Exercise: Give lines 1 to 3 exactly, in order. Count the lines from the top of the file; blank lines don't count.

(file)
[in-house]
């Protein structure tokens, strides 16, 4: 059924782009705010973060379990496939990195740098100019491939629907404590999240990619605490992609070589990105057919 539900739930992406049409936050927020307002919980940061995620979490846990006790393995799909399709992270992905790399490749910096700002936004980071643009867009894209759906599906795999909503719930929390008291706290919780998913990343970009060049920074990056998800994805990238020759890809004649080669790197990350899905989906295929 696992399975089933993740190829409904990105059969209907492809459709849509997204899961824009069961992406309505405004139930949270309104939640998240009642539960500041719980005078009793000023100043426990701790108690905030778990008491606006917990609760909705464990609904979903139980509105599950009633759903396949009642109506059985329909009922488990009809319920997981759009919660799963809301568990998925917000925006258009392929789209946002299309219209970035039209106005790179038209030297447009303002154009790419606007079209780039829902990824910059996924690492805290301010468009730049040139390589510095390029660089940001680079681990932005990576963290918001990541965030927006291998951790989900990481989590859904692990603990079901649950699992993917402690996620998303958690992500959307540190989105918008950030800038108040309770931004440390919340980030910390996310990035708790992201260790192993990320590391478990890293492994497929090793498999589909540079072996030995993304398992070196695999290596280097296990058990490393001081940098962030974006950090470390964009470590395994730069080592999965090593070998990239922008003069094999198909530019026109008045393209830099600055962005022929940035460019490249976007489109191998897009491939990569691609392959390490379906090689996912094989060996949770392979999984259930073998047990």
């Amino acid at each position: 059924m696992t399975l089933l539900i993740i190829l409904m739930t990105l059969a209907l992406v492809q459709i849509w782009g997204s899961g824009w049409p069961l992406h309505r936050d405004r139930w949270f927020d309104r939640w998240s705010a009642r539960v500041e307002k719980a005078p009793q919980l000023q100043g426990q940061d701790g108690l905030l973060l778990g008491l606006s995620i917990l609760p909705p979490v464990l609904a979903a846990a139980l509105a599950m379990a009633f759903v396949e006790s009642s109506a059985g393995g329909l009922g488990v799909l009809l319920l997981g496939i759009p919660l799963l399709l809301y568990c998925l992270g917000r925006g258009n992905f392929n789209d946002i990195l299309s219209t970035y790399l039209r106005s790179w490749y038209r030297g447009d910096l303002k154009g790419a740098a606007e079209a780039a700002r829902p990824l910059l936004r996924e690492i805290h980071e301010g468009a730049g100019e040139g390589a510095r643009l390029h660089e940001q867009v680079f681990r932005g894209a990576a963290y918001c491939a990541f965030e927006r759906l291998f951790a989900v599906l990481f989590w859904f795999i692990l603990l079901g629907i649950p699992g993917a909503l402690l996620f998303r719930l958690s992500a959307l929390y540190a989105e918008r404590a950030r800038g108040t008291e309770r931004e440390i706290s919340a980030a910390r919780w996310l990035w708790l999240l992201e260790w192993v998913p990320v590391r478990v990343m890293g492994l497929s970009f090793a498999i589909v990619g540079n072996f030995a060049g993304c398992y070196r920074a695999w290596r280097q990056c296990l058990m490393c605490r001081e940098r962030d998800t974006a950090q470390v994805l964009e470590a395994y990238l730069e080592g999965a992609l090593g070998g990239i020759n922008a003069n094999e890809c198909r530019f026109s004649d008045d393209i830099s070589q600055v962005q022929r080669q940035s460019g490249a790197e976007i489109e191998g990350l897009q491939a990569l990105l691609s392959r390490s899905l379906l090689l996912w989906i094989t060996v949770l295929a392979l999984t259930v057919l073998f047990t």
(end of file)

[in-house]
């Protein structure tokens, strides 16, 4: 059924782009705010973060379990496939990195740098100019491939629907404590999240990619605490992609070589990105057919 539900739930992406049409936050927020307002919980940061995620979490846990006790393995799909399709992270992905790399490749910096700002936004980071643009867009894209759906599906795999909503719930929390008291706290919780998913990343970009060049920074990056998800994805990238020759890809004649080669790197990350899905989906295929 696992399975089933993740190829409904990105059969209907492809459709849509997204899961824009069961992406309505405004139930949270309104939640998240009642539960500041719980005078009793000023100043426990701790108690905030778990008491606006917990609760909705464990609904979903139980509105599950009633759903396949009642109506059985329909009922488990009809319920997981759009919660799963809301568990998925917000925006258009392929789209946002299309219209970035039209106005790179038209030297447009303002154009790419606007079209780039829902990824910059996924690492805290301010468009730049040139390589510095390029660089940001680079681990932005990576963290918001990541965030927006291998951790989900990481989590859904692990603990079901649950699992993917402690996620998303958690992500959307540190989105918008950030800038108040309770931004440390919340980030910390996310990035708790992201260790192993990320590391478990890293492994497929090793498999589909540079072996030995993304398992070196695999290596280097296990058990490393001081940098962030974006950090470390964009470590395994730069080592999965090593070998990239922008003069094999198909530019026109008045393209830099600055962005022929940035460019490249976007489109191998897009491939990569691609392959390490379906090689996912094989060996949770392979999984259930073998047990």
């Amino acid at each position: 059924m696992t399975l089933l539900i993740i190829l409904m739930t990105l059969a209907l992406v492809q459709i849509w782009g997204s899961g824009w049409p069961l992406h309505r936050d405004r139930w949270f927020d309104r939640w998240s705010a009642r539960v500041e307002k719980a005078p009793q919980l000023q100043g426990q940061d701790g108690l905030l973060l778990g008491l606006s995620i917990l609760p909705p979490v464990l609904a979903a846990a139980l509105a599950m379990a009633f759903v396949e006790s009642s109506a059985g393995g329909l009922g488990v799909l009809l319920l997981g496939i759009p919660l799963l399709l809301y568990c998925l992270g917000r925006g258009n992905f392929n789209d946002i990195l299309s219209t970035y790399l039209r106005s790179w490749y038209r030297g447009d910096l303002k154009g790419a740098a606007e079209a780039a700002r829902p990824l910059l936004r996924e690492i805290h980071e301010g468009a730049g100019e040139g390589a510095r643009l390029h660089e940001q867009v680079f681990r932005g894209a990576a963290y918001c491939a990541f965030e927006r759906l291998f951790a989900v599906l990481f989590w859904f795999i692990l603990l079901g629907i649950p699992g993917a909503l402690l996620f998303r719930l958690s992500a959307l929390y540190a989105e918008r404590a950030r800038g108040t008291e309770r931004e440390i706290s919340a980030a910390r919780w996310l990035w708790l999240l992201e260790w192993v998913p990320v590391r478990v990343m890293g492994l497929s970009f090793a498999i589909v990619g540079n072996f030995a060049g993304c398992y070196r920074a695999w290596r280097q990056c296990l058990m490393c605490r001081e940098r962030d998800t974006a950090q470390v994805l964009e470590a395994y990238l730069e080592g999965a992609l090593g070998g990239i020759n922008a003069n094999e890809c198909r530019f026109s004649d008045d393209i830099s070589q600055v962005q022929r080669q940035s460019g490249a790197e976007i489109e191998g990350l897009q491939a990569l990105l691609s392959r390490s899905l379906l090689l996912w989906i094989t060996v949770l295929a392979l999984t259930v057919l073998f047990t």